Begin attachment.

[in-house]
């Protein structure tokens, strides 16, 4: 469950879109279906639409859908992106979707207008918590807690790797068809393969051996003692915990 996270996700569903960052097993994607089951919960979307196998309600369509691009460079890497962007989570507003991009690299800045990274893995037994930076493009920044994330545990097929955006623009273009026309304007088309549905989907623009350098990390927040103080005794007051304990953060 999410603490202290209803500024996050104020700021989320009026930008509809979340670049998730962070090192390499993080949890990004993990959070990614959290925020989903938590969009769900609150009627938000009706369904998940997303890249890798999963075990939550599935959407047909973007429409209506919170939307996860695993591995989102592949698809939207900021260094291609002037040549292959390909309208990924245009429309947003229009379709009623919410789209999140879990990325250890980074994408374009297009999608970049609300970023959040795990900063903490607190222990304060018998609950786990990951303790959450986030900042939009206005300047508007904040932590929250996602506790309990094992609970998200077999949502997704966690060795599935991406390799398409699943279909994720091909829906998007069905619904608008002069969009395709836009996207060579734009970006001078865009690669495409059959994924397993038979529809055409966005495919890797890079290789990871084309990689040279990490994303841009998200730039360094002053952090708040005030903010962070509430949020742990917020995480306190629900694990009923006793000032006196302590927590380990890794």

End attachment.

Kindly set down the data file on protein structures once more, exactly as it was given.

[in-house]
């Protein structure tokens, strides 16, 4: 469950879109279906639409859908992106979707207008918590807690790797068809393969051996003692915990 996270996700569903960052097993994607089951919960979307196998309600369509691009460079890497962007989570507003991009690299800045990274893995037994930076493009920044994330545990097929955006623009273009026309304007088309549905989907623009350098990390927040103080005794007051304990953060 999410603490202290209803500024996050104020700021989320009026930008509809979340670049998730962070090192390499993080949890990004993990959070990614959290925020989903938590969009769900609150009627938000009706369904998940997303890249890798999963075990939550599935959407047909973007429409209506919170939307996860695993591995989102592949698809939207900021260094291609002037040549292959390909309208990924245009429309947003229009379709009623919410789209999140879990990325250890980074994408374009297009999608970049609300970023959040795990900063903490607190222990304060018998609950786990990951303790959450986030900042939009206005300047508007904040932590929250996602506790309990094992609970998200077999949502997704966690060795599935991406390799398409699943279909994720091909829906998007069905619904608008002069969009395709836009996207060579734009970006001078865009690669495409059959994924397993038979529809055409966005495919890797890079290789990871084309990689040279990490994303841009998200730039360094002053952090708040005030903010962070509430949020742990917020995480306190629900694990009923006793000032006196302590927590380990890794």